The English designation Ecclesiastes is derived from the Septuagint, the Greek translation of the OT. The Hebrew word behind the Greek is Qoheleth. This word appears seven times in this book (1:1, 2, 12; 7:27; 12:8, 9, 10) but nowhere else in the OT and is the title and/or name of the writer. Qoheleth is a feminine participle and comes from the Hebrew root QHL meaning to gather or to assemble. The object of this action is people, never things. Qoheleth is a title meaning “one who gathers people,” probably for the purpose of instruction. It is possible that Qoheleth should also be regarded as the writer's name. In Hebrew, as in other languages, function may determine a person's name. Consider such English surnames as Cook, Smith, and Fowler. In time the name and function may be separated.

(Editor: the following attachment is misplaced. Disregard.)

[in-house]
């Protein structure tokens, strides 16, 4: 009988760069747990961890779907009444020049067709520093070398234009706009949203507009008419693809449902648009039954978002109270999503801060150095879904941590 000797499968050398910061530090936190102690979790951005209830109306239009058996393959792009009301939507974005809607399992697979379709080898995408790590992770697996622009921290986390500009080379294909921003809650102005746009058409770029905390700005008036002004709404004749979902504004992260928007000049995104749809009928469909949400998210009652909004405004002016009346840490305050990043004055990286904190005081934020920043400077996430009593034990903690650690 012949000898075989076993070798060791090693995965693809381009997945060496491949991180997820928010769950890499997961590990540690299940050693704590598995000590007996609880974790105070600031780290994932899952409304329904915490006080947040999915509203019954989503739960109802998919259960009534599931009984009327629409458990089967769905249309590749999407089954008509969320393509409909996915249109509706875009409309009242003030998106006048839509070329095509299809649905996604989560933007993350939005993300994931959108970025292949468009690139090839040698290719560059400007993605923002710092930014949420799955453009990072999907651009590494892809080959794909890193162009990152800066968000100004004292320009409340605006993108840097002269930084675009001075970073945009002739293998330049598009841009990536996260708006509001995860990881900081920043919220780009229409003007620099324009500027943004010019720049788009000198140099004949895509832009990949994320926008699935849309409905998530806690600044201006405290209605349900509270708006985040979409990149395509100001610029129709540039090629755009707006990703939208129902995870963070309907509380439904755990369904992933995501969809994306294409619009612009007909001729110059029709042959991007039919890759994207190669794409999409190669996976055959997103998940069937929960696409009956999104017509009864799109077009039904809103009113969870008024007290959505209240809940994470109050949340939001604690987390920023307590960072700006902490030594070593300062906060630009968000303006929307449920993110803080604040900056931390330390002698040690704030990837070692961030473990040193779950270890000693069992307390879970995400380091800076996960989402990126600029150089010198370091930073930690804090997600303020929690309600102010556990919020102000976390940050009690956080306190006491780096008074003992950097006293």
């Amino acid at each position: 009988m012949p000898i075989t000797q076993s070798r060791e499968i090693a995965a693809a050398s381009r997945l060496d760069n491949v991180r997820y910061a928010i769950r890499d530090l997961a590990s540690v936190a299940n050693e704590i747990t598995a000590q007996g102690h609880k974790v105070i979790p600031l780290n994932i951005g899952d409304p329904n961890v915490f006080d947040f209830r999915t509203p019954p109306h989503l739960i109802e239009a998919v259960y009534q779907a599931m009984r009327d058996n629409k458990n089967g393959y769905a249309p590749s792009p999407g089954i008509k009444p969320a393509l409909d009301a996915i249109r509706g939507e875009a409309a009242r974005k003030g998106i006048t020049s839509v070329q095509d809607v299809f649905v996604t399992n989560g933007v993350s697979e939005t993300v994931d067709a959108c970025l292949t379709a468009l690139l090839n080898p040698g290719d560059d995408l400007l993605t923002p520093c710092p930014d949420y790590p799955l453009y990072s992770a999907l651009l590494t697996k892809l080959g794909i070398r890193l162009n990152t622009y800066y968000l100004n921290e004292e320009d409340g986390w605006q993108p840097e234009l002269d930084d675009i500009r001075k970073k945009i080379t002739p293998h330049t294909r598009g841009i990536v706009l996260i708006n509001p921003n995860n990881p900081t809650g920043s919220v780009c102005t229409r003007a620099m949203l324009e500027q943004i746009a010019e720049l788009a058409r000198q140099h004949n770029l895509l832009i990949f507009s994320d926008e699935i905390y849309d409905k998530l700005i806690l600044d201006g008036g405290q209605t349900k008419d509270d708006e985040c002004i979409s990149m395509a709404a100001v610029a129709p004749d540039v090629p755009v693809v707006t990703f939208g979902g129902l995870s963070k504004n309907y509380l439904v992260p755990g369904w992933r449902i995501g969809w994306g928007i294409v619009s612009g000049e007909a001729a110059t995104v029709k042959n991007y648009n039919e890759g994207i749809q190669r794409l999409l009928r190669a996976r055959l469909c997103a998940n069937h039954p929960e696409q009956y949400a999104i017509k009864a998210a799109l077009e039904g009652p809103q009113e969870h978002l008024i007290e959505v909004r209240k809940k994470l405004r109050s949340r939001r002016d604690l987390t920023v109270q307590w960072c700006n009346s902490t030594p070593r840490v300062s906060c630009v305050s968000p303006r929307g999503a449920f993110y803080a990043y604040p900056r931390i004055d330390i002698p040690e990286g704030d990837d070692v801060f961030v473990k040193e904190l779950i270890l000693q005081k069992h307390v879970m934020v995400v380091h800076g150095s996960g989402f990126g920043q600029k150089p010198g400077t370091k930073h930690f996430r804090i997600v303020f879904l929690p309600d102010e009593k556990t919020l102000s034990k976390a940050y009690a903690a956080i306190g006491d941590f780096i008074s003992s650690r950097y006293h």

If Qoheleth is a proper name, then it should be transliterated (jb). Generally efforts are made to translate it in the English versions: “Preacher” (KJV, RSV), “Speaker” (NEB), “Philosopher” (TEV), and “Teacher” (NIV). While “preacher” is the most common rendition, it is not the best. Since the intent of the book is sapiential rather than sermonic, “Teacher” is a better translation.